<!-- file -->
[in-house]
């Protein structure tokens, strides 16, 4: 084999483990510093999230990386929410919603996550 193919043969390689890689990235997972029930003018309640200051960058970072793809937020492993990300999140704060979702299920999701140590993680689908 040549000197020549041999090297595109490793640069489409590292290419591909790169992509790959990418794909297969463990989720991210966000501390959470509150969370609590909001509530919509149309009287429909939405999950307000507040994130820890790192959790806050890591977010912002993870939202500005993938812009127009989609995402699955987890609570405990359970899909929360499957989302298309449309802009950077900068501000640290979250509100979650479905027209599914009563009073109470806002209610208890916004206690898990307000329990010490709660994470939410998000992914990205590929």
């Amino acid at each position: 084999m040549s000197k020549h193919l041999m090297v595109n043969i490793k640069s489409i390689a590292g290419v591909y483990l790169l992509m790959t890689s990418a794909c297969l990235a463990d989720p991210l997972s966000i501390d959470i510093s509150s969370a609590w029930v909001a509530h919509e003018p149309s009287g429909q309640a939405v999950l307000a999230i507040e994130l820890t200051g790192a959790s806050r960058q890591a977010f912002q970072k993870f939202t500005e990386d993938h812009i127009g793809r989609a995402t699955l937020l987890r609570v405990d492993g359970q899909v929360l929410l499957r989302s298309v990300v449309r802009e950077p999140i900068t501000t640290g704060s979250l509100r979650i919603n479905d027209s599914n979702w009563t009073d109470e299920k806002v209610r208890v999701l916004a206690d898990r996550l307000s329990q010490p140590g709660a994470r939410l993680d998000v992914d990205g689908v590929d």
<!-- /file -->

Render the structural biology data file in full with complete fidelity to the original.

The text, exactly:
[in-house]
């Protein structure tokens, strides 16, 4: 084999483990510093999230990386929410919603996550 193919043969390689890689990235997972029930003018309640200051960058970072793809937020492993990300999140704060979702299920999701140590993680689908 040549000197020549041999090297595109490793640069489409590292290419591909790169992509790959990418794909297969463990989720991210966000501390959470509150969370609590909001509530919509149309009287429909939405999950307000507040994130820890790192959790806050890591977010912002993870939202500005993938812009127009989609995402699955987890609570405990359970899909929360499957989302298309449309802009950077900068501000640290979250509100979650479905027209599914009563009073109470806002209610208890916004206690898990307000329990010490709660994470939410998000992914990205590929």
């Amino acid at each position: 084999m040549s000197k020549h193919l041999m090297v595109n043969i490793k640069s489409i390689a590292g290419v591909y483990l790169l992509m790959t890689s990418a794909c297969l990235a463990d989720p991210l997972s966000i501390d959470i510093s509150s969370a609590w029930v909001a509530h919509e003018p149309s009287g429909q309640a939405v999950l307000a999230i507040e994130l820890t200051g790192a959790s806050r960058q890591a977010f912002q970072k993870f939202t500005e990386d993938h812009i127009g793809r989609a995402t699955l937020l987890r609570v405990d492993g359970q899909v929360l929410l499957r989302s298309v990300v449309r802009e950077p999140i900068t501000t640290g704060s979250l509100r979650i919603n479905d027209s599914n979702w009563t009073d109470e299920k806002v209610r208890v999701l916004a206690d898990r996550l307000s329990q010490p140590g709660a994470r939410l993680d998000v992914d990205g689908v590929d």